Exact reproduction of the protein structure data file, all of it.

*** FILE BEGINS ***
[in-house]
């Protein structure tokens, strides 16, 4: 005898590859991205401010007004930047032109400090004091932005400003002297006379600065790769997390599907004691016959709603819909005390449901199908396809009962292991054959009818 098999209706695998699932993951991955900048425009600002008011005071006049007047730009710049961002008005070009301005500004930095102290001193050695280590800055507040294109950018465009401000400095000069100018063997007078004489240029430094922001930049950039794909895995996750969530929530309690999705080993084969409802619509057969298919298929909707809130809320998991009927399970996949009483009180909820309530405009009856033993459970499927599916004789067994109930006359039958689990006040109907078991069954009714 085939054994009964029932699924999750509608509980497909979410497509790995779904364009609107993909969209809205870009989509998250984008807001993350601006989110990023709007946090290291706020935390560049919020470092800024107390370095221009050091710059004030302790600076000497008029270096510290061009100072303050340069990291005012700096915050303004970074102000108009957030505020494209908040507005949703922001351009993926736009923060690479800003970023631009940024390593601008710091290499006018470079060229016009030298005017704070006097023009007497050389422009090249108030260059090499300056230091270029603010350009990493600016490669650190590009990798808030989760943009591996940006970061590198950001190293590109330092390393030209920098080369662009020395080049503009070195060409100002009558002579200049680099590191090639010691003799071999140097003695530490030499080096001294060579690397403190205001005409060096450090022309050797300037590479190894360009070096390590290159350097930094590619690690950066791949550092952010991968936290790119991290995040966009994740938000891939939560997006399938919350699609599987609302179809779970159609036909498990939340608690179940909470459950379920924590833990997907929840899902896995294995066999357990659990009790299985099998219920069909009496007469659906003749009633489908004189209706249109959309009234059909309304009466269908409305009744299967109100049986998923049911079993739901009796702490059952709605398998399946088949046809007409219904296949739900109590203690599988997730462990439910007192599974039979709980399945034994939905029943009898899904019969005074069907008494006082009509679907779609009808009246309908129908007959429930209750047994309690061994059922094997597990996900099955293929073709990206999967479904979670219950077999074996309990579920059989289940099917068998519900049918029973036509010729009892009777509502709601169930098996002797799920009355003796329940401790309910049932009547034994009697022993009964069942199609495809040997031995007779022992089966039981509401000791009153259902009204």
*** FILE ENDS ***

[in-house]
């Protein structure tokens, strides 16, 4: 005898590859991205401010007004930047032109400090004091932005400003002297006379600065790769997390599907004691016959709603819909005390449901199908396809009962292991054959009818 098999209706695998699932993951991955900048425009600002008011005071006049007047730009710049961002008005070009301005500004930095102290001193050695280590800055507040294109950018465009401000400095000069100018063997007078004489240029430094922001930049950039794909895995996750969530929530309690999705080993084969409802619509057969298919298929909707809130809320998991009927399970996949009483009180909820309530405009009856033993459970499927599916004789067994109930006359039958689990006040109907078991069954009714 085939054994009964029932699924999750509608509980497909979410497509790995779904364009609107993909969209809205870009989509998250984008807001993350601006989110990023709007946090290291706020935390560049919020470092800024107390370095221009050091710059004030302790600076000497008029270096510290061009100072303050340069990291005012700096915050303004970074102000108009957030505020494209908040507005949703922001351009993926736009923060690479800003970023631009940024390593601008710091290499006018470079060229016009030298005017704070006097023009007497050389422009090249108030260059090499300056230091270029603010350009990493600016490669650190590009990798808030989760943009591996940006970061590198950001190293590109330092390393030209920098080369662009020395080049503009070195060409100002009558002579200049680099590191090639010691003799071999140097003695530490030499080096001294060579690397403190205001005409060096450090022309050797300037590479190894360009070096390590290159350097930094590619690690950066791949550092952010991968936290790119991290995040966009994740938000891939939560997006399938919350699609599987609302179809779970159609036909498990939340608690179940909470459950379920924590833990997907929840899902896995294995066999357990659990009790299985099998219920069909009496007469659906003749009633489908004189209706249109959309009234059909309304009466269908409305009744299967109100049986998923049911079993739901009796702490059952709605398998399946088949046809007409219904296949739900109590203690599988997730462990439910007192599974039979709980399945034994939905029943009898899904019969005074069907008494006082009509679907779609009808009246309908129908007959429930209750047994309690061994059922094997597990996900099955293929073709990206999967479904979670219950077999074996309990579920059989289940099917068998519900049918029973036509010729009892009777509502709601169930098996002797799920009355003796329940401790309910049932009547034994009697022993009964069942199609495809040997031995007779022992089966039981509401000791009153259902009204």